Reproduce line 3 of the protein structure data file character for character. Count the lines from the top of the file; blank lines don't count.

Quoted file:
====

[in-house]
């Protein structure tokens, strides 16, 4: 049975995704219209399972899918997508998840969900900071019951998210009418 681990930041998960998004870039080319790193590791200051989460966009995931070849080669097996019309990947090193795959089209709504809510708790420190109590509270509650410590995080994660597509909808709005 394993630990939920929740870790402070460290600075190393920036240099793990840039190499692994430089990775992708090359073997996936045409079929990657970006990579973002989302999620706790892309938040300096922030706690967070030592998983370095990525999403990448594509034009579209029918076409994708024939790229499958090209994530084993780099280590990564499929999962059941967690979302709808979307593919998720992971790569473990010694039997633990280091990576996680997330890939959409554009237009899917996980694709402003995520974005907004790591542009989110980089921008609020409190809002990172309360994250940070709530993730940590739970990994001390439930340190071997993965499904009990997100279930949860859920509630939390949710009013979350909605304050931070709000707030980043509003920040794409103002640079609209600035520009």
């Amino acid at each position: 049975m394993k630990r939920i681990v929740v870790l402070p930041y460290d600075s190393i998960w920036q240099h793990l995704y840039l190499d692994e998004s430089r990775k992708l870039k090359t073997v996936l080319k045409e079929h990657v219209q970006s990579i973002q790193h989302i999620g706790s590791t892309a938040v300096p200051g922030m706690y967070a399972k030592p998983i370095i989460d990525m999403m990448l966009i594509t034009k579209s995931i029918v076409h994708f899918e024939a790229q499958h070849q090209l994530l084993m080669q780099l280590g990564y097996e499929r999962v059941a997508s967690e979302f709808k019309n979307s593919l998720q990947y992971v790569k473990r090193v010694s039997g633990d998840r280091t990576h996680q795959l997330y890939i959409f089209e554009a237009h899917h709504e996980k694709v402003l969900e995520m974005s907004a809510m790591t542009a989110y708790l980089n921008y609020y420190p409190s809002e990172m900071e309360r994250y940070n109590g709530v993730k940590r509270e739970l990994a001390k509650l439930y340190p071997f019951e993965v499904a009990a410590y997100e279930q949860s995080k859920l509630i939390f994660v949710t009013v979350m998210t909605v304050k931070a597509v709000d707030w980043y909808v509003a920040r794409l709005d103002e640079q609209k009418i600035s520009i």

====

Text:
């Amino acid at each position: 049975m394993k630990r939920i681990v929740v870790l402070p930041y460290d600075s190393i998960w920036q240099h793990l995704y840039l190499d692994e998004s430089r990775k992708l870039k090359t073997v996936l080319k045409e079929h990657v219209q970006s990579i973002q790193h989302i999620g706790s590791t892309a938040v300096p200051g922030m706690y967070a399972k030592p998983i370095i989460d990525m999403m990448l966009i594509t034009k579209s995931i029918v076409h994708f899918e024939a790229q499958h070849q090209l994530l084993m080669q780099l280590g990564y097996e499929r999962v059941a997508s967690e979302f709808k019309n979307s593919l998720q990947y992971v790569k473990r090193v010694s039997g633990d998840r280091t990576h996680q795959l997330y890939i959409f089209e554009a237009h899917h709504e996980k694709v402003l969900e995520m974005s907004a809510m790591t542009a989110y708790l980089n921008y609020y420190p409190s809002e990172m900071e309360r994250y940070n109590g709530v993730k940590r509270e739970l990994a001390k509650l439930y340190p071997f019951e993965v499904a009990a410590y997100e279930q949860s995080k859920l509630i939390f994660v949710t009013v979350m998210t909605v304050k931070a597509v709000d707030w980043y909808v509003a920040r794409l709005d103002e640079q609209k009418i600035s520009i």